College football roundup: Ex-Georgia coach charged in Ponzi scheme

The Sports Xchange
The SportsXchange


Former Georgia football coach Jim Donnan was charged with fraud in an $80 million Ponzi scheme that included other college coaches and former players among its victims.
The U.S. Securities and Exchange Commission said Donnan and business partner Gregory Crabtree defrauded investors they'd promised extremely high rates of return -- from 50 to 380 percent -- under the guise of a wholesale liquidation business called GLC Limited.
Investors were told when the scheme was first hatched in 2007 that leftover merchandise from major retailers was purchased and resold at substantial profits. In reality, only about $12 million of the $80 million raised from almost 100 investors was used in that manner.
One former Georgia and NFL player, Kendrell Bell, said last year that Donnan had bilked more than $2 million out of him in the scheme.
The SEC alleges Donnan typically told investors that he was investing along with them. He claimed he and many other college football coaches had been profitable investing in GLC. By October 2010, Donnan had siphoned $7 million out of the company and Crabtree had misappropriated more than $1 million, the SEC said.
Donnan reached a bankruptcy settlement for GLC in June.

---Florida State quarterback EJ Manuel reportedly injured his ankle Wednesday during a two-minute drill in practice and left the locker room in a walking boot.
He was held out of Thursday's team scrimmage for precautionary reasons, according to the school.
Manuel is considered by many the make-or-break talent in Tallahassee, where ACC championship hopes remain high based largely on a very talented defense.

--With the Western Athletic Conference unlikely to have college football in 2013, Idaho will bolt for independence.
Idaho will become an independent in 2013, joining the likes of Notre Dame and BYU, after it was one of two teams left without a conference to call home for college football next season. New Mexico State was the other, as five of the current WAC programs join new conferences beginning in July.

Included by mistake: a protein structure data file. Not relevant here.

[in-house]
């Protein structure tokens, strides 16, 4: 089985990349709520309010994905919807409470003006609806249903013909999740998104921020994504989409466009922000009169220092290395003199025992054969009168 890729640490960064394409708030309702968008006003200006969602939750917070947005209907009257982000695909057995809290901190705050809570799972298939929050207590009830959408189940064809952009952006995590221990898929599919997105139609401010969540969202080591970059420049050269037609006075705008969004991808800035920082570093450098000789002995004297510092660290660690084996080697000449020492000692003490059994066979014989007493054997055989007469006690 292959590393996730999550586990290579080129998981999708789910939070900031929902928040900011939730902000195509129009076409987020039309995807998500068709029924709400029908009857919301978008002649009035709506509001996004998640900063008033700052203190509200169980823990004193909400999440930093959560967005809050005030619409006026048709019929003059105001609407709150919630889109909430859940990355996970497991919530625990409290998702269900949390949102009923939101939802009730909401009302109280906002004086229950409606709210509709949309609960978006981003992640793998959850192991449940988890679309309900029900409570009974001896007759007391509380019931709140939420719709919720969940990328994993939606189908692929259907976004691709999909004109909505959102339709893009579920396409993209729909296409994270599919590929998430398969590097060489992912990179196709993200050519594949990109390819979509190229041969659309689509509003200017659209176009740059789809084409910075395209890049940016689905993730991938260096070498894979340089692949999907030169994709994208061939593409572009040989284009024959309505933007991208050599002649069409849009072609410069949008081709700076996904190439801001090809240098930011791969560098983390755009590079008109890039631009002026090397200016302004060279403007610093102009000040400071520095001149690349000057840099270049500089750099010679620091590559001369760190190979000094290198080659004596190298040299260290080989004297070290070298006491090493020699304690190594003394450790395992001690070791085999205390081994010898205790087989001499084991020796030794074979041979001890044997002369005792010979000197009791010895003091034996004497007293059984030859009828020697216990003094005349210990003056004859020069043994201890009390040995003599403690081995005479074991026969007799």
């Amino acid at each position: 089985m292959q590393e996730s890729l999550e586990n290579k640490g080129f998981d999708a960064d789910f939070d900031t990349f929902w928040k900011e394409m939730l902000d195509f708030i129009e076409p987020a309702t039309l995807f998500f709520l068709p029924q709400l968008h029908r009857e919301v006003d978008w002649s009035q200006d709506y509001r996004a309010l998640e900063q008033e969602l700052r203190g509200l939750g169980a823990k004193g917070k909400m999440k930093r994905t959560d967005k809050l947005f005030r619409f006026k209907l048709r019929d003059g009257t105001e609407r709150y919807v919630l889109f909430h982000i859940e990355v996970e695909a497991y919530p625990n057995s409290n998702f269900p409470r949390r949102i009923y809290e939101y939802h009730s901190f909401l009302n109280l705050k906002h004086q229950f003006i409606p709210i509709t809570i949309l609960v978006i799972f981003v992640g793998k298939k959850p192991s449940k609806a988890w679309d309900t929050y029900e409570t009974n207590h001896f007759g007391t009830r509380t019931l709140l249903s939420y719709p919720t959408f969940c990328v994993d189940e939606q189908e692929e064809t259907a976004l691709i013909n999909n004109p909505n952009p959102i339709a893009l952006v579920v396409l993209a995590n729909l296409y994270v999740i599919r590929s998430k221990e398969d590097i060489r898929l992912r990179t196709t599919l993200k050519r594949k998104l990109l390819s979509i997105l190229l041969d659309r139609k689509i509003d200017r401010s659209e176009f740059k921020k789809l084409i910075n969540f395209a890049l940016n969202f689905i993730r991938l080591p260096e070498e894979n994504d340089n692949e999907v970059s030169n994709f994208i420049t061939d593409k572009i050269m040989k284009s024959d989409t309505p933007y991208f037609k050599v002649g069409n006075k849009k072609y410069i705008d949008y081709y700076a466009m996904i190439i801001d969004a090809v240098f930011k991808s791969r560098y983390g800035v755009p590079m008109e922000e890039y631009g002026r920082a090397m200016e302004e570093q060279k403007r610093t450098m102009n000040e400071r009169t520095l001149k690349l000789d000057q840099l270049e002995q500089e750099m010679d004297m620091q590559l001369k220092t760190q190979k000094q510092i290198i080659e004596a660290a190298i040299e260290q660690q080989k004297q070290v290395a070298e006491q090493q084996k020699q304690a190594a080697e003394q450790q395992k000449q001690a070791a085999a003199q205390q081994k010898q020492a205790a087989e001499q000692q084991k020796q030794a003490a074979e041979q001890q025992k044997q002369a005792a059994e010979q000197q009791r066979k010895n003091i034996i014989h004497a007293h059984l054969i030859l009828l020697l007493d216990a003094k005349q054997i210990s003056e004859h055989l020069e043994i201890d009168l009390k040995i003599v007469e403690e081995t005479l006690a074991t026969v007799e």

--The upcoming Joe Paterno biography due on newsstands Aug. 21 details some of the most painful of the late Penn State coach's final days.
The following excerpts of the book, authored by Joe Posnanski, are due to appear in the September issue of GQ:
"On Thursday, Paterno met with his coaches at his house. He sobbed uncontrollably. This was his bad day. Later, one of his former captains, Brandon Short, stopped by the house. When Brandon asked, "How are you doing, Coach?" Paterno answered, "I'm okay," but the last syllable was shaky, muffled by crying, and then he broke down and said, "I don't know what I'm going to do with myself." Nobody knew how to handle such emotion. Joe had always seemed invulnerable. On Thursday, though, he cried continually."

--Michigan State left guard Blake Treadwell will likely miss the first two games of the regular season with a fractured tibia.
The Spartans have four other starting offensive linemen back from last season and the team is high on redshirt freshman Jack Allen, who is the likely replacement for Treadwell.
Michigan State opens the season Aug. 31 against Boise State and at Central Michigan Sept. 8. Treadwell could return for the Sept. 15 game against Notre Dame in East Lansing.

---Lane Kiffin removed himself from the voting for the USA Today coaches' poll, and Southern California's coach has the full backing of the Pac-10 commissioner.
Larry Scott told 710-ESPN's "Mason and Ireland Show" that he agrees that coaches have more important priorities than voting in a poll that determines the national champion. Not to mention it being a fundamental conflict of interest.
"I think it's an unfair position to put the coaches in, to supposedly vote objectively when they've got a very natural conflict of interest, No. 1, and, No. 2, I think most coaches are focused on their own games -- let alone breaking down tape afterwards and all that," Scott said, via ESPNLosAngeles.com. "So to expect that coaches could have a good, balanced, well-researched perspective on who the best teams are in any given week is a fallacy."